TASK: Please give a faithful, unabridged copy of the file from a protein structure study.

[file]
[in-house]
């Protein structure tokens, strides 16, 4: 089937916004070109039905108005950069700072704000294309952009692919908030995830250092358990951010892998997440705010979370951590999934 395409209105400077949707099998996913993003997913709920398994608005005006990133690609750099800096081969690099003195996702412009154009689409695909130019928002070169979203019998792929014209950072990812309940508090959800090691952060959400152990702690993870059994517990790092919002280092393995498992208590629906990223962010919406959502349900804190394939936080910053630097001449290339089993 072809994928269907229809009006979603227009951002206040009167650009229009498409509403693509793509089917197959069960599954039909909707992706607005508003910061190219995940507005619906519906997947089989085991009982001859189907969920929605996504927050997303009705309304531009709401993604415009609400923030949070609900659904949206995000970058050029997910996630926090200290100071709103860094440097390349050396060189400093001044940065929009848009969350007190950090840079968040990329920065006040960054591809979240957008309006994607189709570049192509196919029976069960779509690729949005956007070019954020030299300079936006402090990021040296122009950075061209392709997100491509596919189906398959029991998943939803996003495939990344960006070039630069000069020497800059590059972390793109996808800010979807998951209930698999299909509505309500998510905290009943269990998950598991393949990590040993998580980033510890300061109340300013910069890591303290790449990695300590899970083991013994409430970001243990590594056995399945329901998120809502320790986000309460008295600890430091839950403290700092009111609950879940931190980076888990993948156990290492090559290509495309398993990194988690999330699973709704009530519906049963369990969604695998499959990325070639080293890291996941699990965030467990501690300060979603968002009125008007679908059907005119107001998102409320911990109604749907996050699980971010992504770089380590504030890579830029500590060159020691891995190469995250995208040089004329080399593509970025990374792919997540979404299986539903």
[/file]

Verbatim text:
[in-house]
């Protein structure tokens, strides 16, 4: 089937916004070109039905108005950069700072704000294309952009692919908030995830250092358990951010892998997440705010979370951590999934 395409209105400077949707099998996913993003997913709920398994608005005006990133690609750099800096081969690099003195996702412009154009689409695909130019928002070169979203019998792929014209950072990812309940508090959800090691952060959400152990702690993870059994517990790092919002280092393995498992208590629906990223962010919406959502349900804190394939936080910053630097001449290339089993 072809994928269907229809009006979603227009951002206040009167650009229009498409509403693509793509089917197959069960599954039909909707992706607005508003910061190219995940507005619906519906997947089989085991009982001859189907969920929605996504927050997303009705309304531009709401993604415009609400923030949070609900659904949206995000970058050029997910996630926090200290100071709103860094440097390349050396060189400093001044940065929009848009969350007190950090840079968040990329920065006040960054591809979240957008309006994607189709570049192509196919029976069960779509690729949005956007070019954020030299300079936006402090990021040296122009950075061209392709997100491509596919189906398959029991998943939803996003495939990344960006070039630069000069020497800059590059972390793109996808800010979807998951209930698999299909509505309500998510905290009943269990998950598991393949990590040993998580980033510890300061109340300013910069890591303290790449990695300590899970083991013994409430970001243990590594056995399945329901998120809502320790986000309460008295600890430091839950403290700092009111609950879940931190980076888990993948156990290492090559290509495309398993990194988690999330699973709704009530519906049963369990969604695998499959990325070639080293890291996941699990965030467990501690300060979603968002009125008007679908059907005119107001998102409320911990109604749907996050699980971010992504770089380590504030890579830029500590060159020691891995190469995250995208040089004329080399593509970025990374792919997540979404299986539903």